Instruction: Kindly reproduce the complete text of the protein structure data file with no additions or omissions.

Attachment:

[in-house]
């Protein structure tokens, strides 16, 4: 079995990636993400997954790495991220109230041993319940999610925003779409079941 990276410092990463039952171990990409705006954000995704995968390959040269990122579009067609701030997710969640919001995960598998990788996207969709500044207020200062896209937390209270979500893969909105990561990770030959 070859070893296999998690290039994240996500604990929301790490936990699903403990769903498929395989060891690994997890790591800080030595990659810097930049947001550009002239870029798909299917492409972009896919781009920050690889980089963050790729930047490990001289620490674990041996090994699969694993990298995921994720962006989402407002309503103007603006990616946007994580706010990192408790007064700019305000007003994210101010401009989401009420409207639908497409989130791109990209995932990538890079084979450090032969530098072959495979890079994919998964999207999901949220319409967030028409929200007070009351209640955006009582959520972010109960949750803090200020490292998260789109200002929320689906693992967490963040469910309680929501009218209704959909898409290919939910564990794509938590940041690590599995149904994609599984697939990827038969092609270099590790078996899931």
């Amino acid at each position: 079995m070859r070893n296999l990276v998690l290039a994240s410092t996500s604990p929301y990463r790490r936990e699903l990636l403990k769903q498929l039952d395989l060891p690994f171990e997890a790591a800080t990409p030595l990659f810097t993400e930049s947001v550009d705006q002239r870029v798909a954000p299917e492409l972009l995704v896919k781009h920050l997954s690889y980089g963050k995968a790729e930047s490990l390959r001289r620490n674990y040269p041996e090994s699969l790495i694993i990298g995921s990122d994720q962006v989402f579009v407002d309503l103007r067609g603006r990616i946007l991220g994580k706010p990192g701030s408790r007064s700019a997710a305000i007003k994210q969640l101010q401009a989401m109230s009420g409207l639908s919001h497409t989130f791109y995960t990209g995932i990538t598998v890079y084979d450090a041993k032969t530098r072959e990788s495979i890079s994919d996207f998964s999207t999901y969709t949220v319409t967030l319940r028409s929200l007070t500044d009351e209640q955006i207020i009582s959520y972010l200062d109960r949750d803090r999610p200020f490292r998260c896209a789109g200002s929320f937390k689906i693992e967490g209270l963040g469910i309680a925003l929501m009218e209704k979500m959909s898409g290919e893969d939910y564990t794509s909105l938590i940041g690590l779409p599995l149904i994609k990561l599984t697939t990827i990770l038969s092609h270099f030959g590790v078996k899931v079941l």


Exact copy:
[in-house]
């Protein structure tokens, strides 16, 4: 079995990636993400997954790495991220109230041993319940999610925003779409079941 990276410092990463039952171990990409705006954000995704995968390959040269990122579009067609701030997710969640919001995960598998990788996207969709500044207020200062896209937390209270979500893969909105990561990770030959 070859070893296999998690290039994240996500604990929301790490936990699903403990769903498929395989060891690994997890790591800080030595990659810097930049947001550009002239870029798909299917492409972009896919781009920050690889980089963050790729930047490990001289620490674990041996090994699969694993990298995921994720962006989402407002309503103007603006990616946007994580706010990192408790007064700019305000007003994210101010401009989401009420409207639908497409989130791109990209995932990538890079084979450090032969530098072959495979890079994919998964999207999901949220319409967030028409929200007070009351209640955006009582959520972010109960949750803090200020490292998260789109200002929320689906693992967490963040469910309680929501009218209704959909898409290919939910564990794509938590940041690590599995149904994609599984697939990827038969092609270099590790078996899931």
């Amino acid at each position: 079995m070859r070893n296999l990276v998690l290039a994240s410092t996500s604990p929301y990463r790490r936990e699903l990636l403990k769903q498929l039952d395989l060891p690994f171990e997890a790591a800080t990409p030595l990659f810097t993400e930049s947001v550009d705006q002239r870029v798909a954000p299917e492409l972009l995704v896919k781009h920050l997954s690889y980089g963050k995968a790729e930047s490990l390959r001289r620490n674990y040269p041996e090994s699969l790495i694993i990298g995921s990122d994720q962006v989402f579009v407002d309503l103007r067609g603006r990616i946007l991220g994580k706010p990192g701030s408790r007064s700019a997710a305000i007003k994210q969640l101010q401009a989401m109230s009420g409207l639908s919001h497409t989130f791109y995960t990209g995932i990538t598998v890079y084979d450090a041993k032969t530098r072959e990788s495979i890079s994919d996207f998964s999207t999901y969709t949220v319409t967030l319940r028409s929200l007070t500044d009351e209640q955006i207020i009582s959520y972010l200062d109960r949750d803090r999610p200020f490292r998260c896209a789109g200002s929320f937390k689906i693992e967490g209270l963040g469910i309680a925003l929501m009218e209704k979500m959909s898409g290919e893969d939910y564990t794509s909105l938590i940041g690590l779409p599995l149904i994609k990561l599984t697939t990827i990770l038969s092609h270099f030959g590790v078996k899931v079941l």